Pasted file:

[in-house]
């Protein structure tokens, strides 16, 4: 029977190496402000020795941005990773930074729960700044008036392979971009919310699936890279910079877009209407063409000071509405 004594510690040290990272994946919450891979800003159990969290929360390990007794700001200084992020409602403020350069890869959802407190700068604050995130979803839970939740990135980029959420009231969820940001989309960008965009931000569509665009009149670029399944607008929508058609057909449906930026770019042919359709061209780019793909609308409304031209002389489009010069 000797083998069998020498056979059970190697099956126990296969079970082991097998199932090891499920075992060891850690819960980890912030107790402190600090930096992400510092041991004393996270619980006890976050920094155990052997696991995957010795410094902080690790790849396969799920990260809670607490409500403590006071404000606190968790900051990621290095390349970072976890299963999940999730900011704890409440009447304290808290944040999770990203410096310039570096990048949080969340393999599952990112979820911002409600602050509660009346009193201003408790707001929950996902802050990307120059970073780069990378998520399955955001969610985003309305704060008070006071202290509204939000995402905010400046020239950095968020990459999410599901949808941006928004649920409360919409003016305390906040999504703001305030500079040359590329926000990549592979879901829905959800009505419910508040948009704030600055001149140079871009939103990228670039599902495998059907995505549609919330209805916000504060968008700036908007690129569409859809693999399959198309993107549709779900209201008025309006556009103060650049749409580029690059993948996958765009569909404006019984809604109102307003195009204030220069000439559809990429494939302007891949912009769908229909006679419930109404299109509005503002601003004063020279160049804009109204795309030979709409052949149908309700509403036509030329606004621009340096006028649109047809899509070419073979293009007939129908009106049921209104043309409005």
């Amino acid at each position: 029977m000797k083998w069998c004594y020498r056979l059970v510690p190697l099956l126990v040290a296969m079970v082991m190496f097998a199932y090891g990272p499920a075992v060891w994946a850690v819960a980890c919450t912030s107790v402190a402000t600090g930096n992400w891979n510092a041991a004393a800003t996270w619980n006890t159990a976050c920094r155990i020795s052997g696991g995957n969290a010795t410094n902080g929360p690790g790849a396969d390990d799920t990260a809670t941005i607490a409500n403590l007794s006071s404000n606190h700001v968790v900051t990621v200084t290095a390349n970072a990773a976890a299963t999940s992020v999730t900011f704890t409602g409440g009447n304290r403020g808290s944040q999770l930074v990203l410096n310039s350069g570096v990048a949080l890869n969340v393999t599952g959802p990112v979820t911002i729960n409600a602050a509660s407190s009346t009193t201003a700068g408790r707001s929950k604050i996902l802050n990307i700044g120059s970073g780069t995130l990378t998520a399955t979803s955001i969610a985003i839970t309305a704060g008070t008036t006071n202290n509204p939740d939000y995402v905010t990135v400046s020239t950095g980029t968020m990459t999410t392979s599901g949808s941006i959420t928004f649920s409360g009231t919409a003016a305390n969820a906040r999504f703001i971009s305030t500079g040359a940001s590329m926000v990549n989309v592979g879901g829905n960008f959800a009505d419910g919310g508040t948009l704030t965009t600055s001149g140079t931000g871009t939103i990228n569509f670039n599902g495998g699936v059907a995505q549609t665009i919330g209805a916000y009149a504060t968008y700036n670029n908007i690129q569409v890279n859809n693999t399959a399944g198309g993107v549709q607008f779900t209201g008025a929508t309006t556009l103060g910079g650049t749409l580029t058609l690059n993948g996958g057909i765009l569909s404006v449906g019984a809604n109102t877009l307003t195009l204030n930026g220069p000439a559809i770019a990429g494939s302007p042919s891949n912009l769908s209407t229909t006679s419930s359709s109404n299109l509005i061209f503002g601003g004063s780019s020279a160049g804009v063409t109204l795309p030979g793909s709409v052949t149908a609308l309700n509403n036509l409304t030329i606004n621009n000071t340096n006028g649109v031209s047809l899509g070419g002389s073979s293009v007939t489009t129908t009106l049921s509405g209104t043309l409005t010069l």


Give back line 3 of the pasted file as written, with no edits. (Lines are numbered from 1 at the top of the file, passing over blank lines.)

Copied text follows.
């Amino acid at each position: 029977m000797k083998w069998c004594y020498r056979l059970v510690p190697l099956l126990v040290a296969m079970v082991m190496f097998a199932y090891g990272p499920a075992v060891w994946a850690v819960a980890c919450t912030s107790v402190a402000t600090g930096n992400w891979n510092a041991a004393a800003t996270w619980n006890t159990a976050c920094r155990i020795s052997g696991g995957n969290a010795t410094n902080g929360p690790g790849a396969d390990d799920t990260a809670t941005i607490a409500n403590l007794s006071s404000n606190h700001v968790v900051t990621v200084t290095a390349n970072a990773a976890a299963t999940s992020v999730t900011f704890t409602g409440g009447n304290r403020g808290s944040q999770l930074v990203l410096n310039s350069g570096v990048a949080l890869n969340v393999t599952g959802p990112v979820t911002i729960n409600a602050a509660s407190s009346t009193t201003a700068g408790r707001s929950k604050i996902l802050n990307i700044g120059s970073g780069t995130l990378t998520a399955t979803s955001i969610a985003i839970t309305a704060g008070t008036t006071n202290n509204p939740d939000y995402v905010t990135v400046s020239t950095g980029t968020m990459t999410t392979s599901g949808s941006i959420t928004f649920s409360g009231t919409a003016a305390n969820a906040r999504f703001i971009s305030t500079g040359a940001s590329m926000v990549n989309v592979g879901g829905n960008f959800a009505d419910g919310g508040t948009l704030t965009t600055s001149g140079t931000g871009t939103i990228n569509f670039n599902g495998g699936v059907a995505q549609t665009i919330g209805a916000y009149a504060t968008y700036n670029n908007i690129q569409v890279n859809n693999t399959a399944g198309g993107v549709q607008f779900t209201g008025a929508t309006t556009l103060g910079g650049t749409l580029t058609l690059n993948g996958g057909i765009l569909s404006v449906g019984a809604n109102t877009l307003t195009l204030n930026g220069p000439a559809i770019a990429g494939s302007p042919s891949n912009l769908s209407t229909t006679s419930s359709s109404n299109l509005i061209f503002g601003g004063s780019s020279a160049g804009v063409t109204l795309p030979g793909s709409v052949t149908a609308l309700n509403n036509l409304t030329i606004n621009n000071t340096n006028g649109v031209s047809l899509g070419g002389s073979s293009v007939t489009t129908t009106l049921s509405g209104t043309l409005t010069l």